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A Call to Flâner, for Spatial Justice

The concept of the flâneur was created in the 19th century in response to the encroaching speed and efficiency of the Industrial Age. Can the flâneur now fashion a political response to the Age of the Automobile?
April 11, 2014, 6am PDT | James Brasuell | @CasualBrasuell
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Franco Folini

Planetizen blogger Steven Snell launches a new column at Fast Forward Weekly with an urbanist think piece that pits the city of the ambling flâneur against the city of the automobile. The article serves as a call for spatial justice.

First Snell exemplifies the flâneur’s politics by describing the tradition of taking a turtle for a walk. “By taking a turtle for a walk, a flâner disassembles the boring, rational use of urban space; the act avoids the intended logic of the city, which is an outcome of a certain ideology and the period’s political practices. The practices of the flâneur soon became translated into the concept of having a ‘right to the city,’ a theory of spatial justice. And theories in turn prescribed novel, concrete practices to take back the city from the oppressive and discriminatory constructions of modernist city planning.”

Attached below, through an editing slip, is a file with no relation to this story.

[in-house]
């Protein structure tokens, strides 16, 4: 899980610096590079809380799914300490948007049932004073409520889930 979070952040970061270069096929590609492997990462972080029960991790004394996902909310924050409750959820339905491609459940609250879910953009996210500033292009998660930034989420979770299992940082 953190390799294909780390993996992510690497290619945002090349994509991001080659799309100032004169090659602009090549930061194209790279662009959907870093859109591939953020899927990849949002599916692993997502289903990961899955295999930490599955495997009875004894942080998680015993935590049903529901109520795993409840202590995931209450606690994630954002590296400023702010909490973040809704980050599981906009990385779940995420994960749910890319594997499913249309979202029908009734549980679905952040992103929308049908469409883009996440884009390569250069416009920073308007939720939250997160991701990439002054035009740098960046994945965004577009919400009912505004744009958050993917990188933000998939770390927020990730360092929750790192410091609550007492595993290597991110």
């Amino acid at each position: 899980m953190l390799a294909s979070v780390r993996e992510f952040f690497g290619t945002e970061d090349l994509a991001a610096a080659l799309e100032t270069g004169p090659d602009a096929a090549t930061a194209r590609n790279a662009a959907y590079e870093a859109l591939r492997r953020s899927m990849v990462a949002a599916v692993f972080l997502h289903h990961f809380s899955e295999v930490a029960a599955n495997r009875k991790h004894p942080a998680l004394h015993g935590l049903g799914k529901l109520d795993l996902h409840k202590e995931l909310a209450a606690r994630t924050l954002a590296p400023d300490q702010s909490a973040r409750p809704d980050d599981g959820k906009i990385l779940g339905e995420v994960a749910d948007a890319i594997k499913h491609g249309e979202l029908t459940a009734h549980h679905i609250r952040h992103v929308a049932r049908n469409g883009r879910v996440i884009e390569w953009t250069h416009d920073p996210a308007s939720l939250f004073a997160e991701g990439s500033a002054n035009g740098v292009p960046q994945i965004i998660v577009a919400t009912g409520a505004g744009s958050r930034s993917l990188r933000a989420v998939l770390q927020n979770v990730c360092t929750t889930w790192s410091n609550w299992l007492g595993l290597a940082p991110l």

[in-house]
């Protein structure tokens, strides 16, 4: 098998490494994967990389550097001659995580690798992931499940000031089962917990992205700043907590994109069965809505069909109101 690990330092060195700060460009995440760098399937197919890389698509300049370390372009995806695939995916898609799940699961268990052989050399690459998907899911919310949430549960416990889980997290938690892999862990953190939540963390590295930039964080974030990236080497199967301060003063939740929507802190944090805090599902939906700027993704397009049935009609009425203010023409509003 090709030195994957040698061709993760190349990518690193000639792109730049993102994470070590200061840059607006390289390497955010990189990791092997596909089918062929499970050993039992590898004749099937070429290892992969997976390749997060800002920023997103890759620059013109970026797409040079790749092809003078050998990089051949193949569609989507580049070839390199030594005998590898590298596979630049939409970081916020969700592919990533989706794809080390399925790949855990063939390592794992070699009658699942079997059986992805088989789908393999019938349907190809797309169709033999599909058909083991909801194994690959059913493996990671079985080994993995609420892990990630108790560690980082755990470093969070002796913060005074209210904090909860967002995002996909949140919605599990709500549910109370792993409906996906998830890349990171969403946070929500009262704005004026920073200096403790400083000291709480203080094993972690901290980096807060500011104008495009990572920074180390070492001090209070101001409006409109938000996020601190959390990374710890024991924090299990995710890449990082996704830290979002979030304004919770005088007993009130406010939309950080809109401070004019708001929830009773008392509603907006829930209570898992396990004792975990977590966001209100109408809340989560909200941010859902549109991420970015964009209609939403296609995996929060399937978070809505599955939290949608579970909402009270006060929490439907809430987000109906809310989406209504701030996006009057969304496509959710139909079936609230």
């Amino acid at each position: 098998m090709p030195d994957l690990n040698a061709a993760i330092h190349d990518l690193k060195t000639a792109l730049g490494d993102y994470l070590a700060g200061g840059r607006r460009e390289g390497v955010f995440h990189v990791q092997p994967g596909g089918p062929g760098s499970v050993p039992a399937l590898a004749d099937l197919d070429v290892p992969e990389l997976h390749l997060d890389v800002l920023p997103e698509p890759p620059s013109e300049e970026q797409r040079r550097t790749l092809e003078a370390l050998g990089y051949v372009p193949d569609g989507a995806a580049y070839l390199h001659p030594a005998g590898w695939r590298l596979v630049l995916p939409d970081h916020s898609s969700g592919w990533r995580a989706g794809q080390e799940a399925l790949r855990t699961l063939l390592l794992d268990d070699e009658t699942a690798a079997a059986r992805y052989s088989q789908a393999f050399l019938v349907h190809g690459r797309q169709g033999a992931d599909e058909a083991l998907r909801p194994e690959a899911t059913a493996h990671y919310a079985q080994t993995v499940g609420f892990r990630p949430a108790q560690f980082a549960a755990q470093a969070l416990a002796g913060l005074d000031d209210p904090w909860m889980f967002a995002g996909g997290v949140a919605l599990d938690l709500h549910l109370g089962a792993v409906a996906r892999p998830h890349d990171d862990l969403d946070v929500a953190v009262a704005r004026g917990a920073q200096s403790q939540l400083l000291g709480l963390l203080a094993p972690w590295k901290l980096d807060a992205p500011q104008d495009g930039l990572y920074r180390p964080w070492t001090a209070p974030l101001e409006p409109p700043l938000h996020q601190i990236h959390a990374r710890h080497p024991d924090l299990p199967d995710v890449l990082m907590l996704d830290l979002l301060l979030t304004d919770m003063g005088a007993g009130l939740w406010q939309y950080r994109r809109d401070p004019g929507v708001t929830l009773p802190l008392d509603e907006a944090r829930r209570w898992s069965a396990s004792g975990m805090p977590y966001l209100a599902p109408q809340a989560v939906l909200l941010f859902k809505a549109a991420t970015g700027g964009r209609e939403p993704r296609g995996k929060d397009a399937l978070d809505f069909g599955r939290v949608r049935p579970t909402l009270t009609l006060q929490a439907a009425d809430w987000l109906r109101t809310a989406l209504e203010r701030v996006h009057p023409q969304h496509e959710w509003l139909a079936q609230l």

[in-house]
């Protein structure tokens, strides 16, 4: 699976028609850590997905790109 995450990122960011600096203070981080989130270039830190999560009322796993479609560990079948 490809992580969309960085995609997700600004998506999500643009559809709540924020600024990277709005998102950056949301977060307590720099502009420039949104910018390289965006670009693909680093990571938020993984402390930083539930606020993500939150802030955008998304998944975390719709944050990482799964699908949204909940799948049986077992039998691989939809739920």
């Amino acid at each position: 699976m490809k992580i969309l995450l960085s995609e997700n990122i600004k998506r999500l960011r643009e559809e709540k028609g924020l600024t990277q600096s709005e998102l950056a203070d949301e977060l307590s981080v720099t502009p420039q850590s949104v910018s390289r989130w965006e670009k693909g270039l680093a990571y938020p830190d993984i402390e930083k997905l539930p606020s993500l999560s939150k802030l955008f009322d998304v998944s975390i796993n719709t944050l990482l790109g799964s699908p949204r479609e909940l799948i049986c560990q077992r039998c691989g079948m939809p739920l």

Contrast that with the legacy of much 20th century planning and development. “Although the automobile was supposed to be the ultimate form of modernity — individualism, the efficiency of point-to-point convenience — it’s led to urban sprawl (along with psychological, environmental and health implications). It’s led to big-box stores, drive-through coffee shops and ATMs, dispersed communities with often ironic names. It’s led to a city designed around its bullish behaviours. The logic of city planning for the single occupancy vehicle has led to oppressive spaces, spatial injustice.”

Snell points to acts of tactical urbanism and collective action as examples that the world is ready for the flâneur to recover the spaces of the city.

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Published on Thursday, April 3, 2014 in Fast Forward Weekly
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